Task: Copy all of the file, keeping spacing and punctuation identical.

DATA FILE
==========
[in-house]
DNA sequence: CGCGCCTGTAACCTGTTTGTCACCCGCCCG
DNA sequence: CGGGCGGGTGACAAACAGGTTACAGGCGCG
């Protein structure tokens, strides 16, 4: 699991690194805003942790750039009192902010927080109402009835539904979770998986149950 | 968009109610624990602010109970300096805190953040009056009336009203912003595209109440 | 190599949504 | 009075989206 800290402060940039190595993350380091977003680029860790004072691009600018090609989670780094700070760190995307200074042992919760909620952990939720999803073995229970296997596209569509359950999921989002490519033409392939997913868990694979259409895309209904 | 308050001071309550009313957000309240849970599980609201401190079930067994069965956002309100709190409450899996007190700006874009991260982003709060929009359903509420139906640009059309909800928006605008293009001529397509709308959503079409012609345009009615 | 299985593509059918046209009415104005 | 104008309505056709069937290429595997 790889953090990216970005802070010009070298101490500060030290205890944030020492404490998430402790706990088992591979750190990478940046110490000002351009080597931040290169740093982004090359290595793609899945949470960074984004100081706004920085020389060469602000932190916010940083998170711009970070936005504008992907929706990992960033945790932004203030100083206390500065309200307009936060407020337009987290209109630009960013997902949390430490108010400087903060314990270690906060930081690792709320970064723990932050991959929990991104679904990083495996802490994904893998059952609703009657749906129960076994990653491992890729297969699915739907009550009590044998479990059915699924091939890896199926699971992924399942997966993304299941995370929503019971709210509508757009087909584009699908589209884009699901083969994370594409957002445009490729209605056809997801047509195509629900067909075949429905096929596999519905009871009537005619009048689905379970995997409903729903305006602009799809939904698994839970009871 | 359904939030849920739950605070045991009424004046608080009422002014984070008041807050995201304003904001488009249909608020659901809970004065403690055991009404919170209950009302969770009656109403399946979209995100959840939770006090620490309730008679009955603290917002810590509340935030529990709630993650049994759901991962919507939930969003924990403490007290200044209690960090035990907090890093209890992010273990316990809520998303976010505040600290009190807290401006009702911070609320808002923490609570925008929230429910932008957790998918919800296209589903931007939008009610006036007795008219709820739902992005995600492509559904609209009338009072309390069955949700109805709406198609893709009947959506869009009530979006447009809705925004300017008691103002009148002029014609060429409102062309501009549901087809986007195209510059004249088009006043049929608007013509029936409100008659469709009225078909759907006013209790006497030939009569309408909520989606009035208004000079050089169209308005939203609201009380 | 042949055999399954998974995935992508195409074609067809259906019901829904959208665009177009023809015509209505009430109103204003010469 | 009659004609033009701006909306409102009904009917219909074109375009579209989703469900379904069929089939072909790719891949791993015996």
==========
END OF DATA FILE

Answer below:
[in-house]
DNA sequence: CGCGCCTGTAACCTGTTTGTCACCCGCCCG
DNA sequence: CGGGCGGGTGACAAACAGGTTACAGGCGCG
């Protein structure tokens, strides 16, 4: 699991690194805003942790750039009192902010927080109402009835539904979770998986149950 | 968009109610624990602010109970300096805190953040009056009336009203912003595209109440 | 190599949504 | 009075989206 800290402060940039190595993350380091977003680029860790004072691009600018090609989670780094700070760190995307200074042992919760909620952990939720999803073995229970296997596209569509359950999921989002490519033409392939997913868990694979259409895309209904 | 308050001071309550009313957000309240849970599980609201401190079930067994069965956002309100709190409450899996007190700006874009991260982003709060929009359903509420139906640009059309909800928006605008293009001529397509709308959503079409012609345009009615 | 299985593509059918046209009415104005 | 104008309505056709069937290429595997 790889953090990216970005802070010009070298101490500060030290205890944030020492404490998430402790706990088992591979750190990478940046110490000002351009080597931040290169740093982004090359290595793609899945949470960074984004100081706004920085020389060469602000932190916010940083998170711009970070936005504008992907929706990992960033945790932004203030100083206390500065309200307009936060407020337009987290209109630009960013997902949390430490108010400087903060314990270690906060930081690792709320970064723990932050991959929990991104679904990083495996802490994904893998059952609703009657749906129960076994990653491992890729297969699915739907009550009590044998479990059915699924091939890896199926699971992924399942997966993304299941995370929503019971709210509508757009087909584009699908589209884009699901083969994370594409957002445009490729209605056809997801047509195509629900067909075949429905096929596999519905009871009537005619009048689905379970995997409903729903305006602009799809939904698994839970009871 | 359904939030849920739950605070045991009424004046608080009422002014984070008041807050995201304003904001488009249909608020659901809970004065403690055991009404919170209950009302969770009656109403399946979209995100959840939770006090620490309730008679009955603290917002810590509340935030529990709630993650049994759901991962919507939930969003924990403490007290200044209690960090035990907090890093209890992010273990316990809520998303976010505040600290009190807290401006009702911070609320808002923490609570925008929230429910932008957790998918919800296209589903931007939008009610006036007795008219709820739902992005995600492509559904609209009338009072309390069955949700109805709406198609893709009947959506869009009530979006447009809705925004300017008691103002009148002029014609060429409102062309501009549901087809986007195209510059004249088009006043049929608007013509029936409100008659469709009225078909759907006013209790006497030939009569309408909520989606009035208004000079050089169209308005939203609201009380 | 042949055999399954998974995935992508195409074609067809259906019901829904959208665009177009023809015509209505009430109103204003010469 | 009659004609033009701006909306409102009904009917219909074109375009579209989703469900379904069929089939072909790719891949791993015996």